The Overview

The drop shot is probably the most delicate shot in tennis. It is hit softly, with backspin and falls onto the court just after clearing the net. The drop shot is a great tactic as it can be hit as an outright winner or to force the opponent to the net where he/she may be vulnerable.

The drop shot is played most effectively when you are inside the court. Ideally you have received a short ball from your opponent where you are able to move well inside the court to execute the shot. From this position you have a few choices: hit an approach shot, an aggressive groundstroke (winner) or a drop shot. As you can see here, having three options is nice to have; as it will keep your opponent “frozen” and unsure of what shot will come.

As a general rule- regardless of what shot you will attempt- you should prepare the body and racket as if he/she was going to hit an aggressive approach or groundstroke. This enables the attacking player to “freeze” the opponent, pushing their weight on their heels and enables for the racket to them slide under the ball- using backspin- to execute the drop shot. Like a great magician, the drop shot is a great shot when it is disguised well.

 

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The Grip: Because you want to hit the drop shot with an open racket face- the Continental Grip fits perfectly. This is the case of both the forehand and backhand sides. In fact- the slice backhand is the perfect preparation for a drop shot- the racket is slightly open and on plane with regards to the backswing. As you practice putting backspin on the ball- it is important that you have the ball bouncing and stopping in place. Or, have the ball bounce twice in the same spot.

 

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The Stance and Footwork: You will most likely need to run up on the ball to some degree in order to pull off the dropshot, because it is usually a weak shot from your opponent with little pace on it. This means that you will treat it in the same fashion as you would an approach shot. You can use an open, closed, or semi-closed stance, but the typical stance is usually closed. The body is often positioned in a sideways manner to the net which allows for more of a forward weight transfer which helps to disguise the shot as a regular approach shot.

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Preparation and Rotation: The backswing for the drop shot should be the same looping motion that you have for your approach or groundstroke. The shoulder and hip rotation also mimics that of your usual approach shot or groundstroke making sure to sell the "disguise" factor of the shot and keep your opponent guessing. Once the loop is made the racket moves forward to strike the ball and it is during the forward momentum of the swing where the racket face is opened. This is where the “disguise” is performed and the opponent is left on their heels.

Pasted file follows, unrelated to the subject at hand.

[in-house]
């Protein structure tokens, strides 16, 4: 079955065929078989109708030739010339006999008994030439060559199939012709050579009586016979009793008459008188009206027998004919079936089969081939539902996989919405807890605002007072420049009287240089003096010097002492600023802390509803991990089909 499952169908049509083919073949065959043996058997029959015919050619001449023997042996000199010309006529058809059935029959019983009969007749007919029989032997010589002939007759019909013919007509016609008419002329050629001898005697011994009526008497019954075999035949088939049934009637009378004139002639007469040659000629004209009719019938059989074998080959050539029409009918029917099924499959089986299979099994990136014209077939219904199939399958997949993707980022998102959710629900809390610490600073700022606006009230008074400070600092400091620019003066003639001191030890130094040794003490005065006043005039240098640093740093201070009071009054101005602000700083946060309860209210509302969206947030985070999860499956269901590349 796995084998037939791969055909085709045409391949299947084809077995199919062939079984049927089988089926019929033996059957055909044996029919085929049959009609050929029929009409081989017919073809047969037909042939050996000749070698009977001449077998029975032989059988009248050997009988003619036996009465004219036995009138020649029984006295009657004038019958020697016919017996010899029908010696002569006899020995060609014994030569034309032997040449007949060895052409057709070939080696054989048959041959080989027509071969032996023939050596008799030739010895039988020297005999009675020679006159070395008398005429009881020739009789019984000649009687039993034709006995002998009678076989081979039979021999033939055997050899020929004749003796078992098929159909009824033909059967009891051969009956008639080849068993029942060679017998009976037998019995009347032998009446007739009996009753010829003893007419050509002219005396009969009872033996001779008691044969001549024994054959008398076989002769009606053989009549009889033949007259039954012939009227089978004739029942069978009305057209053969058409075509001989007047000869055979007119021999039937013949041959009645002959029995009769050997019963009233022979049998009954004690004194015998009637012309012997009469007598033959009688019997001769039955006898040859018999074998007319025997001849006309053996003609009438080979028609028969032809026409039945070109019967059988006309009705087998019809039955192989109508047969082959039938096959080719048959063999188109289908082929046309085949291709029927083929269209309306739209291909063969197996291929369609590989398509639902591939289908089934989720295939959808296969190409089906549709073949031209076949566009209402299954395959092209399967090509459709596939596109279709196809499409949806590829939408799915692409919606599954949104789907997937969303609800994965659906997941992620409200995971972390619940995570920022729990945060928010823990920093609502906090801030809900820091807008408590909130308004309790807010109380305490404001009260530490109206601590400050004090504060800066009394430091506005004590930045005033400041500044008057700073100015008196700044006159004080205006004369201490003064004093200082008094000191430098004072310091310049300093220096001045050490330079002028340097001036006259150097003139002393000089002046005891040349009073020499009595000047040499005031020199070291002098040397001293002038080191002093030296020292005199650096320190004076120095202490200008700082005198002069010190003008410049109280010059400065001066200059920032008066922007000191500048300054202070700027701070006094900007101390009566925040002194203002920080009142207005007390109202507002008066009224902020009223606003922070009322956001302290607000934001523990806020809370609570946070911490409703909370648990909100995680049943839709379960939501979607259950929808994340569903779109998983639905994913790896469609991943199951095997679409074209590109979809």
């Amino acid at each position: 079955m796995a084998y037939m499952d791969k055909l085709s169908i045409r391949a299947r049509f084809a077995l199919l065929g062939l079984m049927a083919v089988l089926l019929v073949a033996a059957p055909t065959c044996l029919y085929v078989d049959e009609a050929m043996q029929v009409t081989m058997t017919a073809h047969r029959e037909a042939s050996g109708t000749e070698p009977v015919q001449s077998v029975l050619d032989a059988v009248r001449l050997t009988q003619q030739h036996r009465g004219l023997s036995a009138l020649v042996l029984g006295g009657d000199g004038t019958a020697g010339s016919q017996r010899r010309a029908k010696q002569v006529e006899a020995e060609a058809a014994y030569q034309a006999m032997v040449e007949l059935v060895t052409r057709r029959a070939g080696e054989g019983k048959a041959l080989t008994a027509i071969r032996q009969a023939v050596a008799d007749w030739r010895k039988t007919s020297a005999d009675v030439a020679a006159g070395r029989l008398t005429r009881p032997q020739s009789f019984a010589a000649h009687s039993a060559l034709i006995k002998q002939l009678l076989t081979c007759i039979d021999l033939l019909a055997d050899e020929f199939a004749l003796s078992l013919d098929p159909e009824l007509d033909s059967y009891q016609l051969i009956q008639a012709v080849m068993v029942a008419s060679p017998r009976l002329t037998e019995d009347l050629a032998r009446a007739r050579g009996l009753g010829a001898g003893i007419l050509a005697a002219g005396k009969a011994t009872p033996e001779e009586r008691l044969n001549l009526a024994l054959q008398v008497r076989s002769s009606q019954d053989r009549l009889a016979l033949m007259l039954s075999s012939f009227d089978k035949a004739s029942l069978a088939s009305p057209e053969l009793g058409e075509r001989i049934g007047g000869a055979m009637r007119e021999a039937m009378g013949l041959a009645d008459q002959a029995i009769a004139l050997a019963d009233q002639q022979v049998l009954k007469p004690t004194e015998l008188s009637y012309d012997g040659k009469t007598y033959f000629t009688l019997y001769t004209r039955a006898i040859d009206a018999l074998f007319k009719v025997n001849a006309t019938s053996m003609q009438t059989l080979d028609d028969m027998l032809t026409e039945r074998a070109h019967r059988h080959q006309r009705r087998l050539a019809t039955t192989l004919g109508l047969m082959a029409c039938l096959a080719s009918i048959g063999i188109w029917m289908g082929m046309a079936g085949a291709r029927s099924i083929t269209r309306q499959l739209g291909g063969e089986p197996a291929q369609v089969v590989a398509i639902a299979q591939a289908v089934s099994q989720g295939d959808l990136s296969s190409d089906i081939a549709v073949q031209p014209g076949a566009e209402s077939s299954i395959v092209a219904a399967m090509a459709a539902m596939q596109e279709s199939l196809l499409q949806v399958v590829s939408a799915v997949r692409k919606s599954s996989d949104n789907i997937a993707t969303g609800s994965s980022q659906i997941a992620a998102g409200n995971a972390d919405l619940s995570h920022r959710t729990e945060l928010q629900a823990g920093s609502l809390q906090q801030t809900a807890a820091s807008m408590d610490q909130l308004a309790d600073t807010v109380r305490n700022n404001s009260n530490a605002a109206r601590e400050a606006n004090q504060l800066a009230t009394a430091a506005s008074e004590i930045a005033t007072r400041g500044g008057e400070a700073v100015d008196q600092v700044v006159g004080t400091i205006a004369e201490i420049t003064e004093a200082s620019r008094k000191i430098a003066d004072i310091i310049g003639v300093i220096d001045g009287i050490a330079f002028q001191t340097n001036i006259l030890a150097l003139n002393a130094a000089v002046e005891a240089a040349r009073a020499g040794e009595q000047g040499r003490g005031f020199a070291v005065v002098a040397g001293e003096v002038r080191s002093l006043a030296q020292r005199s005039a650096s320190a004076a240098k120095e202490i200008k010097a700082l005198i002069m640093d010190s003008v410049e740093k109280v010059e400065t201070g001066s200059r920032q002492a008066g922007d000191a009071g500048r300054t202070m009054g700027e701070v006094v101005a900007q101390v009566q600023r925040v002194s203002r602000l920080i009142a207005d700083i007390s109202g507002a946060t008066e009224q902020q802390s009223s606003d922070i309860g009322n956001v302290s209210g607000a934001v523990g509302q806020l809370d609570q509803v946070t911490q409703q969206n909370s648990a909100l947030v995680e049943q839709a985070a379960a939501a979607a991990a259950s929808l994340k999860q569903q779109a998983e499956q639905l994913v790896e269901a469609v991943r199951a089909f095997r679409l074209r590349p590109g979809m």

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The Stroke: The contact point for the Drop Shot is made virtually between the hip or waist area. An important thing to note here is for best results you want to meet the ball at its apex. This means at the top of the bounce. If you hit the ball as it is coming down- the opponent is able to read the shot easier as you have then lost the “freeze” factor, which is so key with the drop shot. The trajectory of the drop shot should be rising up initially and then the ball starts to move down as it crosses the line of the net. It is a more up and down trajectory so as to ensure that the ball lands as close to the net as possible, with backspin, so the opponent has to run further to reach it.

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Follow-Through and Recovery: The follow through for this shot is very similar to that of a volley. You want to “feel” the ball up and over the net and keep the racket head up after contact. As you are taking speed off the ball, you want to be able to maneuver the racket head under the ball smoothly, but somewhat aggressively to create the spin. The feel of this shot and the follow through will take the most practice.

The recovery after the drop shot has been executed is very important. If this shot is not an outright winner, a player needs to be able to read the next shot from the opponent well in order to know where to move. Here’s some help. If your opponent is really hustling to even reach the ball, they will most likely not have much control of the shot and will pop the ball up. In this case, you want to follow your well-executed drop shot into the net and put the floating ball away that your opponent has hit.

If your opponent gets to the drop shot well, i.e. If they read the drop shot well or have very fast movement, you should recover back to the baseline and be ready to hit a passing shot or defend with a lob.

*It is important to note that the drop shot does not need to be an outright winner. It can cause the opponent to cover a lot of ground to even reach the ball, which over time can make them tired. Also, even if your opponent does reach the shot, they may be out of position for the next shot allowing you to find the opening in the court.